On March 18, Penn National Gaming (NASDAQ:PENN) hit a 52-week low of $3.75. Fifty-five trading days later, PENN stock hit a 52-week high of $40.14. The casino operator’s stock jumped almost 1,000% in less than three months of trading.
The question I have is, how long it will take Penn’s stock to jump another 970%? Let’s consider the possibilities.
PENN Stock Gets to $386
For a second 970% increase, Penn’s stock must increase in share value to $386.04 from where it closed June 5 trading at $36.04 a share. The closest Penn has ever come to $386 was on June 5 when it hit its 52-week high.
Penn has a one-year total return of 93%, a three-year annualized total return of 23%, a five-year total return of 16%, and a 10-year total return of 12%.
So, to get to $386 based on an annual total return of 93%, it would take a little more than three-and-half years. I would think the odds of this happening are astronomically low. Based on its three-year total return, it would take the company’s stock about 11.5 years to hit $386. That still seems like a difficult accomplishment.
How many companies do you know that have appreciated by more than 20% every year for more than a decade? I don’t know many.
Of course, stocks don’t go up in a straight line. You have situations where they go sideways for six months and then rocket higher, as was the case for Penn during March, April, and May.
The reality, then, is that investors who didn’t gamble on Penn recovering from its March 18 52-week low, have missed an opportunity for a quick profit. Who knows when the next one comes along.
The question for most investors at this point should be: Can Penn National Gaming deliver the goods over the next couple of decades?
I don’t know about the next couple of decades, but InvestorPlace contributor Louis Navellier recently suggested that more market-beating returns were on the way for Penn National Gaming shareholders.
“PENN stock isn’t a direct bet on sports betting, but the company does provide indirect exposure to this niche market. That’s because Penn National Gaming invested $163 million in sports culture blog Barstool Sports in February,” Navellier wrote June 5.
“… There are plans in progress to roll out a Barstool Sportsbook app in anticipation of the 2020-2021 football season. With this, Barstool Sports’ extensive fan base should provide a robust enhancement to Penn National’s already sizable database.”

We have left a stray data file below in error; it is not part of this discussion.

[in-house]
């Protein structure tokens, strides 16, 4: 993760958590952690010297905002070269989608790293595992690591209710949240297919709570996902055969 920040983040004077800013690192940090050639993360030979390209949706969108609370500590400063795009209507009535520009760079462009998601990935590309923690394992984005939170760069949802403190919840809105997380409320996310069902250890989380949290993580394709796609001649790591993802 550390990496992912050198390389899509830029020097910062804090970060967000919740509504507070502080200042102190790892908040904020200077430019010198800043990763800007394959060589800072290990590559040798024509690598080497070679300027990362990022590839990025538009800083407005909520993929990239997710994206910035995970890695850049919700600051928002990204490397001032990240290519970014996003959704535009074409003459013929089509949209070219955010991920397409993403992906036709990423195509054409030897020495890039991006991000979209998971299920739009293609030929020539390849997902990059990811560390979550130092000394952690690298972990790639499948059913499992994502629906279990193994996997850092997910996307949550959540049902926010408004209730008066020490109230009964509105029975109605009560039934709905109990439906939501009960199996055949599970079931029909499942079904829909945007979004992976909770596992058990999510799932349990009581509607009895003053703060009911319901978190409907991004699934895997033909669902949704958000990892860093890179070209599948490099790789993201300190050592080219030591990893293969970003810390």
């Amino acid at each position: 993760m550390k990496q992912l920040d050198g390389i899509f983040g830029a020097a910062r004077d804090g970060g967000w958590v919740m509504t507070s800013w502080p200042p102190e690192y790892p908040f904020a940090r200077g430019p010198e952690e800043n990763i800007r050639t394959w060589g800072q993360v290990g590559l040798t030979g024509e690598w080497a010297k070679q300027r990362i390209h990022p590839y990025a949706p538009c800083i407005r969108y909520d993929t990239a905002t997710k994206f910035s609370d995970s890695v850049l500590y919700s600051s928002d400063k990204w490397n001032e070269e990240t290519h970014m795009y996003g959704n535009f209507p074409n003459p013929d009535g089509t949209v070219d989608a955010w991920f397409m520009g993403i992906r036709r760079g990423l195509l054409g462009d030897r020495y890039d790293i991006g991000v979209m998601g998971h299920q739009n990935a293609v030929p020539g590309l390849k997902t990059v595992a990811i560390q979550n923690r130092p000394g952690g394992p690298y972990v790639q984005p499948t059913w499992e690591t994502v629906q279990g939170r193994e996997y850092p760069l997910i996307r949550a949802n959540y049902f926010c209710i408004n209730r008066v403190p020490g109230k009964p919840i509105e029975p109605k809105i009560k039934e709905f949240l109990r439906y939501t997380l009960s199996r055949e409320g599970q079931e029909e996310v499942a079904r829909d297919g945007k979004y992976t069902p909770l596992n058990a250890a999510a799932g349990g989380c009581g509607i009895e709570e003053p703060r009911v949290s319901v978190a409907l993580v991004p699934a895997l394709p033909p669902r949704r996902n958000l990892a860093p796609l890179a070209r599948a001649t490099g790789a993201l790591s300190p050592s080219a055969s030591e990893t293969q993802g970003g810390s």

Navellier finished his article by suggesting that if you missed out on its big run over the past three months, the Barstool Sports collaboration, along with 41 gaming facilities in 19 states, provides plenty of growth in the coming months to push its share price higher.
Of course, that doesn’t mean it’s getting to $386 anytime soon.
It Doesn’t Have to Get to $386 to Do Well
Penn National Gaming has a five-year average forward price-to-earnings ratio of 19.1 and a trailing 12-month P/E ratio of 58.4 on the same five-year average. Based on 117 million shares outstanding and a $386 share price, it would have a market capitalization of $45.2 billion.
Divide that by 58.4 (five-year TTM P/E), and you get earnings of $774 million, or $6.62 a share.
The only time Penn came anywhere close to this kind of earnings was in 2017 when it got a $498.5 million income tax benefit. Otherwise, the casino operator’s per-share earnings have been anywhere from one cent a share in 2015 to $1.19 in 2016, and 37 cents in its latest fiscal year.
So, it’s pretty clear Penn’s not going to see $386 a share in this decade or even the next one.
In late May, I suggested that investors consider looking at other casino stocks, given how far PENN stock had come over the previous four weeks of trading. And even though I believe its investment in Barstool Sports is going to pay dividends for the company in the long-term, in the short-term, its stock appears too hot to handle.
Until Penn announces its second-quarter results in early August, which aren’t expected to be good, the stock’s volatility should be quite high. Long-term, I think Penn’s a good investment. However, I think it’s going to take a major catalyst to push the stock into the $40s or higher.
If you own PENN and are a buy-and-hold investor, I wouldn’t sell, keeping some dry powder in reserve should it fall back into the $20s. If you’re not a long-term investor and only bought to make a short-term play, I’d definitely exit before some of your profits disappear.
And you can forget about a 970% increase anytime soon.
Will Ashworth has written about investments full-time since 2008. Publications where he’s appeared include InvestorPlace, The Motley Fool Canada, Investopedia, Kiplinger, and several others in both the U.S. and Canada. He particularly enjoys creating model portfolios that stand the test of time. He lives in Halifax, Nova Scotia. At the time of this writing Will Ashworth did not hold a position in any of the aforementioned securities.